Dog Manners and Dog Obedience are Not Synonymous
Dog Manners and Dog Obedience are Not Synonymous
So I often get questions along the same vein.
People can’t figure out why there dog is good at one thing, and yet not good at another.
He is a great dog in the house, but he pulls on leash.
He heels on leash beautifully but he keeps stealing food off of the counter.
The irony is that manners and obedience are not synonymous to dogs.
For people the words when used to describe dogs, they sound very much alike or almost the same but it is not like that for dogs.
Ironically I have friends whose dogs have amazing, AMAZING obedience skills.
These dogs have blue ribbons, trophies and numerous titles under their belt.
But many of them have NO MANNERS.
They will jump on you, they will steal the food out of your hand, they chase the cat and if you didn’t see them on the competition ring floor; you would never believe that they had such flawless obedience.
A number of people who compete have numerous dogs, and as odd as it sounds to those of us who’s pets are our lives… their dogs are not pets.
Many live life in crates or kennels except to come out to train, so they have never been taught manners.
And some people take their dogs to obedience class; sometimes multiple obedience classes yet have no idea how to teach their manner-less dogs’ manners!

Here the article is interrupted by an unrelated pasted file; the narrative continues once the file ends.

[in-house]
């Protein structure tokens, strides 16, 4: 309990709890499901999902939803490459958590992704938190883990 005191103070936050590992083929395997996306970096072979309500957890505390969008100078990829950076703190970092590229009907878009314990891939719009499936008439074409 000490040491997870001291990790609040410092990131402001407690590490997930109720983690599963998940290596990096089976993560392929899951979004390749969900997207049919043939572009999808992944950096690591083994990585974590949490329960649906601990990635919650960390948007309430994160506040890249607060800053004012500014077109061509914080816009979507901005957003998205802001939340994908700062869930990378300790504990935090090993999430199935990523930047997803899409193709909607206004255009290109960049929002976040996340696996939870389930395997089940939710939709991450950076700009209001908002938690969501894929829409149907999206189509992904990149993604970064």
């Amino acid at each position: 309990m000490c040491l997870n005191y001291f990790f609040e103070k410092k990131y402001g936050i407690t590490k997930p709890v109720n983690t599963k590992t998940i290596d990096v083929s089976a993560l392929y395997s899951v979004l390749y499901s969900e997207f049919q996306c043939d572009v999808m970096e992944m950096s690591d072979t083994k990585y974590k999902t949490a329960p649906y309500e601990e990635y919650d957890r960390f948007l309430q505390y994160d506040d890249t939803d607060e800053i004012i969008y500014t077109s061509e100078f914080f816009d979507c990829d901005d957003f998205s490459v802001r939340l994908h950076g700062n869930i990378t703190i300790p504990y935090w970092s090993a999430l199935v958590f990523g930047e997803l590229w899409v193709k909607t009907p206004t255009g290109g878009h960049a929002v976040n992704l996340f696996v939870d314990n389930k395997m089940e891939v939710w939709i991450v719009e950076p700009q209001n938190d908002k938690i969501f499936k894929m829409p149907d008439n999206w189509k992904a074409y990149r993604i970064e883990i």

They have invested sometimes hundreds if not thousands of dollars in obedience training (many of the times it is offered by one of those board and train facilities that dupe owners out of money) only to end up with a dog that still jumps on people, steals food, grabs underwear and does all kinds of things the owner wishes it wouldn’t.
Just because a dog has obedience, doesn’t mean it has manners. It seems silly, it seems synonymous, but it isn’t to our dogs.
They can heel perfectly next to you in the field but if you leave the steak out on the counter all bets are off. In his very small mind, it is totally different.
I mean you taught him HOW to Heel right?
He didn’t just bounce from the womb knowing that and leash manners?
Yet sometimes we think dogs understand simple human manners, when nothing is further from the truth.
I would personally rather have a dog with manners than a dog with perfect obedience skills, if I had to pick one or the other (thank god you don’t have to choose) how awful would that be!
Manners are the simple attributes that make our dogs easier to live with…
- Not soiling the house
- Not jumping on people
- Not stealing food
- Not chewing the furniture or walls
- Not chasing the cat
- Not stealing our underwear or other things
- Not running through the house like your tail is on fire
Those and many, many more are forms of manners!
It is not particularly fancy; not like a flip finish with eye contact and teaching your dog to walk backwards through cones.
But it is probably more important.
Ultimately good manners are what makes a good pet, and good manners usually keeps a dog out of the shelter.
You Must Teach Them
As humans we know we must teach our dog this flip finish and giving eye contact while walking backward through cones, but somehow we think this 12 week old puppy should know not to have accidents and know not to jump on people or steal food!
In some respects I think “obedience training” is easier because we delve into it with the mindset of “dog training” or “puppy training“.
Instead of these random expectations of manners, we need to realize that manners also need to be taught.
And, unrealistic expectations often mean a lack of training.